Guest Editorial: The bigger picture

When Central Vermont Public Service was granted an emergency rate increase in 2001, the deal struck was that the utility would repay the difference to ratepayers when, and if, the utility was sold. The amount was an estimated $21 million.
CVPS is I the process of being acquired by Gaz Metro, the Quebec Company that owns Green Mountain Power and Vermont Gas. It took a nanosecond before the question of the $21 million took center stage.
The utilities had already advertised the fact that the merger would “save” their users and estimated $144 million over the first 10 years. The thought was that creating a more efficient system was tantamount to sending a check out to each of the utility’s users.
Uhh, no.
It’s not.
Not to the Vermont chapter of the AARP.
They opposed the suggestion that the utility’s ratepayers would reap the benefit they were owed if the utilities were allowed to absorb the “debt” in hypothetical savings.
The governor jumped in on AARP’s crusade, agreeing that the connection between the money owed and the ratepayers should be tangible.
In other words, send the check.
Last Wednesday, yet another offer was made. Both GMP and CVPS have proposed investing the $21 million in customer efficiency, weatherization and community-based renewable energy projects. The proposal was structured after a Pubic Service Board model used in the 2007 sale of GMP to Gas Metro.
Viewed holistically, the utilities’ proposed is superior to any other suggestion on the table. It’s a $21 million investment designed to reduce our overall energy consumption. It serves the system, not just the individual. It’s estimated that the $21 million investment would produce $40 million in energy savings. It could also produce a number of jobs along the way.
That’s the sort of thinking we should applaud. It helps move us all forward.
It did not, however, meet with the AARP’s approval.
Greg Marchidon, state AARP director, was quoted as saying: “It doesn’t do at all what we want it to do. First of all, this is the people’s money. We believe the CVPS ratepayers who bailed these guys out know best how to spend their money. This isn’t the role of the state or GMP to figure out how to spend it…. There’s something inherently wrong in this because it’s just not fair.”
Well, there is something inherently wrong, but it’s not the utilities’ proposal. What’s wrong is that the AARP is maximizing the issue for the fundraising gift that it is. It’s not often that lobbying groups get the chance to actually campaign for an issue that stuffs money in their member’s pockets. They would like to take credit for leading the crusade that puts a $76 check in the mailbox of every CVPS customer.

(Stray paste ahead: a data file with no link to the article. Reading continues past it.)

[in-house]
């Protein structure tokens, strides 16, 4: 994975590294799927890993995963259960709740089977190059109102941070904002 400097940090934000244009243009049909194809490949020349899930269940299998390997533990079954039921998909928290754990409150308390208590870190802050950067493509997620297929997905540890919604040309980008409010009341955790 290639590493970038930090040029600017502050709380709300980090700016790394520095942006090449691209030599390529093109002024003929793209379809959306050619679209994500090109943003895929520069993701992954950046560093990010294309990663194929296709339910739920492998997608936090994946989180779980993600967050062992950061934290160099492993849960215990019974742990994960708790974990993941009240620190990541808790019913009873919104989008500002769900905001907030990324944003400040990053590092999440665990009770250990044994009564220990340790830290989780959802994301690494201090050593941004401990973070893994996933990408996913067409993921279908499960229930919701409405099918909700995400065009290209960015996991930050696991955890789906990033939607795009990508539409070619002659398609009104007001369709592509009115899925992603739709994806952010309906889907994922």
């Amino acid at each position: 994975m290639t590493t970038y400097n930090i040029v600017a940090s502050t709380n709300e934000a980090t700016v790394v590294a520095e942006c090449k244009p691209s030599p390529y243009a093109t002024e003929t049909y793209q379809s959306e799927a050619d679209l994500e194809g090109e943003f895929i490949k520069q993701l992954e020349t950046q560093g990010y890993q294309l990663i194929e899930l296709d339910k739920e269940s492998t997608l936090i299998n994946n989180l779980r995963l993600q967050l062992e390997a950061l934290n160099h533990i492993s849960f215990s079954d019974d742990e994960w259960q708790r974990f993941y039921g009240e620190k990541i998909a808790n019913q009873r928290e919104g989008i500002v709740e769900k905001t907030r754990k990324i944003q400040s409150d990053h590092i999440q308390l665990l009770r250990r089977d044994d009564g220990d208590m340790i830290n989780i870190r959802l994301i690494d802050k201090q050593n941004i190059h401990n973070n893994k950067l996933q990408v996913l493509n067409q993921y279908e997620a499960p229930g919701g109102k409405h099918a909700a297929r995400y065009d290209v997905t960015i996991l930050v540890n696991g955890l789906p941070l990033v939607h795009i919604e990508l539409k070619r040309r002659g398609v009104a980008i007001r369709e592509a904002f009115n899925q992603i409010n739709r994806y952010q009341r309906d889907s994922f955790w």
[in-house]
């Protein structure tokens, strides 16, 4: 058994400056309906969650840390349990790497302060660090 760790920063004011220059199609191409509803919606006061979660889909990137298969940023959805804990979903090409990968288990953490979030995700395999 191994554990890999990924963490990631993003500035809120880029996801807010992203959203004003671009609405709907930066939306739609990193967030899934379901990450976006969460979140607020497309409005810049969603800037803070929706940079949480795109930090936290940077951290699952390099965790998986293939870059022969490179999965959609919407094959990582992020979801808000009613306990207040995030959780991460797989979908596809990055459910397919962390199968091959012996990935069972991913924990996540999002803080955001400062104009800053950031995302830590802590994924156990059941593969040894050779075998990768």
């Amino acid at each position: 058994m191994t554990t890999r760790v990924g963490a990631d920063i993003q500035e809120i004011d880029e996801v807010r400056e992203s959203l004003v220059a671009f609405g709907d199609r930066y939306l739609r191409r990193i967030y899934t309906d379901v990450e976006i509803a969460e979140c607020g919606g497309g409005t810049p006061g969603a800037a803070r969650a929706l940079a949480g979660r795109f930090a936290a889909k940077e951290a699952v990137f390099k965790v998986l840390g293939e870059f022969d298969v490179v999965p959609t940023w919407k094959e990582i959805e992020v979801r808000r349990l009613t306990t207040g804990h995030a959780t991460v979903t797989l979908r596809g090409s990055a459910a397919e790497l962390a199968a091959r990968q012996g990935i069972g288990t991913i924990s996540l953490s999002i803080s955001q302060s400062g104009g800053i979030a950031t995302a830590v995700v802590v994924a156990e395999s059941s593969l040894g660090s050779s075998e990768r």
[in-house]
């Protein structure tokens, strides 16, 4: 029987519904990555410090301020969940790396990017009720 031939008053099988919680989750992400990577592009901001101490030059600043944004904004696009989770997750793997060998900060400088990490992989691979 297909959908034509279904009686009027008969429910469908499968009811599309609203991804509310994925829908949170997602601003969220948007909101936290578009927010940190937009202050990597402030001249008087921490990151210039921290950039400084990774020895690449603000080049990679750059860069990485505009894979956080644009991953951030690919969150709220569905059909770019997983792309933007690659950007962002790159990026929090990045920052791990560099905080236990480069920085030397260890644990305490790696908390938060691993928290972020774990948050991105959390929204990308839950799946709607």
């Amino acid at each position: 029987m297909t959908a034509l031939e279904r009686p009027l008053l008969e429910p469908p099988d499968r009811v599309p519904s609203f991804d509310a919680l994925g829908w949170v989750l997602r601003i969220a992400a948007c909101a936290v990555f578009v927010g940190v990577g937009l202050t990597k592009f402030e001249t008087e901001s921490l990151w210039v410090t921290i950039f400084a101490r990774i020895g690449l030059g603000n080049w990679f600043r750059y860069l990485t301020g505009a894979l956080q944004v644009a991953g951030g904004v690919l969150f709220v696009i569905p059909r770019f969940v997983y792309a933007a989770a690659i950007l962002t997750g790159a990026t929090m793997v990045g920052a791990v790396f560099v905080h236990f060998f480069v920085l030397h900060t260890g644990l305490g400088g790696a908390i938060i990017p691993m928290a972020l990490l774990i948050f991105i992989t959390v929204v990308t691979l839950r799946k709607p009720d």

That’s how an organized lobby builds loyalty. And in Vermont, or anywhere else in American, there are few lobbying groups with more power than the AARP. Nationwide, they have 40 million members, and they have an organization so large it has its own zip code. In Washington, the AARP is widely recognized as the capital’s most powerful self-interest group.
Obviously, they are not a group to take lightly. They have the money and the power to drive home any message they would like — and this is a message they like. There’s no downside for them. The only thing better would be getting permission to actually sign the checks.
There is a downside for Vermont, however. If the politicians and the Department of Public Service cave to the lobbying group’s efforts, the system loses. Sending out checks to CVPS customers does nothing to improve the state’s drive toward delivering a more efficient and more diverse energy system.
The difference between the two approaches is stark. The AARP’s approach is a one-time check to every CVPS ratepayer. The benefit is largely political. The utilities’ approach is an investment that keeps on giving — it’s like getting a check each month for the foreseeable future. The benefit is systemic.
That is how it should be, if we are not to be controlled by special interests. It’s the bigger picture.
Emerson Lynn/St. Albans Messenger

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